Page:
Re: 32-bit linux

On 11/24/2004 02:45:01 PM, Jeffrey Beckstrom wrote:
> Our initial thought was we could combine our current two-tier apps
> servers for the Oracle Apps by putting all of the test instances on
> one
> set of two-node linux boxes.
> =3D20
> However, if we are stuck to a total of 4g, this will not help since =20
> in
> w2k, we are already using 1.3+ G per instance.  Or would each oracle
> process on linux have its own 4g limit meaning we could have several
> large instances running.

Ah, that is the problem! Winduhs architecture is based on threads. =20
Threads, as opposed to processes, share the same address space. Thing =20
is done like this: any operating system has a structure that defines a =20
process. The structure normally contains user credentials, address of =20
the segment table for the user mode of operation, the segment table for =20
the kernel mode of operation and the set of registers. Each segment has =20
a page table and is mapped to a virtual address in the user's kernel =20
address space. Kernel address space is global within itself. That means =20
that the each address in kernel space points to the same location in =20
different processes. Each process has its own segments. In pre-ELF =20
unixes, they used to be called stack, text, data and BSS. Now it is not =20
so, each shared library mapped into your process is a segment and has =20
its own page table.

Kernel of each OS has a structure called process table which contains a =20
list of the structure of the above type. Each process has its own =20
process structure pointing to its own set of segment and page tables.

Add stem cell research and modern biology into the brew and allow =20
process entries to spawn "children", which are not fully adult =20
processes, but minor processes, sharing the same page tables. That =20
means that the threads are sharing the same address space.
The 4GB limit applies to ALL of the threads because they all share the =20
same page tables (address space).

Oracle on "processes" Winduhs (SMON, PMON,LGWR,DBWR and ARCH) are all =20
threads, which means that the code for each them must be subtracted =20
from the common address space, decreasing therefore the space available =20
for SGA and severely reducing your potential for a good BCHR. That was =20
done because Winduhs doesn't support POSIX compliant IPC services, so =20
the only way for the two processes to share an area of memory is to =20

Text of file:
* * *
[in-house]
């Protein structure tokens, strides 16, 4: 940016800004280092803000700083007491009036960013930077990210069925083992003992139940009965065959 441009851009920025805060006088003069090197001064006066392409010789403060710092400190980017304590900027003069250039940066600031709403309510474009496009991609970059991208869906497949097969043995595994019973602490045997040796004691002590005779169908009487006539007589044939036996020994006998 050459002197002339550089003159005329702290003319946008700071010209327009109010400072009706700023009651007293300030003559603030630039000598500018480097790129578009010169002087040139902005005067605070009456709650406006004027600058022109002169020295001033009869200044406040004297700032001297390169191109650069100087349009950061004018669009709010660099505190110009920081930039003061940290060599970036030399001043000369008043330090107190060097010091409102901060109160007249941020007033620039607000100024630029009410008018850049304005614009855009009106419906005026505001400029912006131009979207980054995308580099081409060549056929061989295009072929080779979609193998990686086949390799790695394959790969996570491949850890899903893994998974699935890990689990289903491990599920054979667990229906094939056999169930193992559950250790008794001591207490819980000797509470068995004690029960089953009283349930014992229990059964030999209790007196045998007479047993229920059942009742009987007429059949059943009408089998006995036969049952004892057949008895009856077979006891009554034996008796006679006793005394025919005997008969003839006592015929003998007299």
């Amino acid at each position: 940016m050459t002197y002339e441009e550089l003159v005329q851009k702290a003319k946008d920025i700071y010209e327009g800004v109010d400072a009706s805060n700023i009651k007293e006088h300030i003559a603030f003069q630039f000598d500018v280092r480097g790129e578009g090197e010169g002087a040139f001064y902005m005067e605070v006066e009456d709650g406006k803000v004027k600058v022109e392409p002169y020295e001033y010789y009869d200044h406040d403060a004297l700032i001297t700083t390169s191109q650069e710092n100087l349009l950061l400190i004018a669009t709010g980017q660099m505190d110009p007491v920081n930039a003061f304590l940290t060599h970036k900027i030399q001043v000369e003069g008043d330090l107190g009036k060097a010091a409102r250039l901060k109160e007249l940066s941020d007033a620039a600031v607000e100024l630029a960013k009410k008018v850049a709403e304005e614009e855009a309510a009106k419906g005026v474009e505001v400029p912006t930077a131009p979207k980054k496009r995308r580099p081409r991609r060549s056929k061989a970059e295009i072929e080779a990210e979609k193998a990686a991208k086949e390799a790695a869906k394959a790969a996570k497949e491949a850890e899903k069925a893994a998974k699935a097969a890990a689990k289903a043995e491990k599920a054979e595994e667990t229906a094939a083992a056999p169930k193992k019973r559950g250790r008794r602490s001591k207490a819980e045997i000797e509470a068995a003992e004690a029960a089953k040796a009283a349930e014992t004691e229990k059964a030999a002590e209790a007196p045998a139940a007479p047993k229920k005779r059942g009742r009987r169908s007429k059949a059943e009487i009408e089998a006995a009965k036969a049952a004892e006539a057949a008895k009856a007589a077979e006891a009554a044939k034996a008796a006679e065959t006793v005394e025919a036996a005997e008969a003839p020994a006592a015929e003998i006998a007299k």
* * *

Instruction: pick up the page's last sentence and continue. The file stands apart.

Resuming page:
share the address space. Programming threads is quick and easy because =20
threads synchronization is much simpler then using semaphores or a =20
post-wait device.

Unix processes are created using "fork" system service which clones a =20
process from its parent and creates a copy of its page tables marking =20
them as copy-on-write in the process. That is, I believe, explained in
detail by Bach in "Magic Garden Explained" and "Toccata & Fugue". VMS
has had a system service called $CREPRC (or something like that) which =20
would create it from the scratch, without cloning. Copying symbol =20
tables required quite a bit of I/O

The point is that oracle on non-winduhs OS-es is process based, not =20
thread based. Each process is its own animal and doesn't trespass onto =20
address spaces of the others. Code for LGWR operates in completely =20
separate address space from the code for SMON and both have nothing in =20
common with the code for the DBWR. The only space they share is called
Shared Global Area, otherwise known as SGA.

POSIX shared memory or System V shared memory, as it is sometimes =20
called, is, essentially, a memory mapped device which creates a special =20
type of page tables and calls like shmat, shmget or shmop are =20
implemented as calls to a driver. Implementation of the system services
as "change mode to kernel" traps with special arguments is beyond the =20
level of this message.

Bottom line is that despite both Linux and Win2k being 32 bit systems, =20
the usable memory area is much larger on the Linux system.

To make the long story short, Windows sucks. Have a pleasant =20
thanksgiving.


--=20
Mladen Gogala
Oracle DBA


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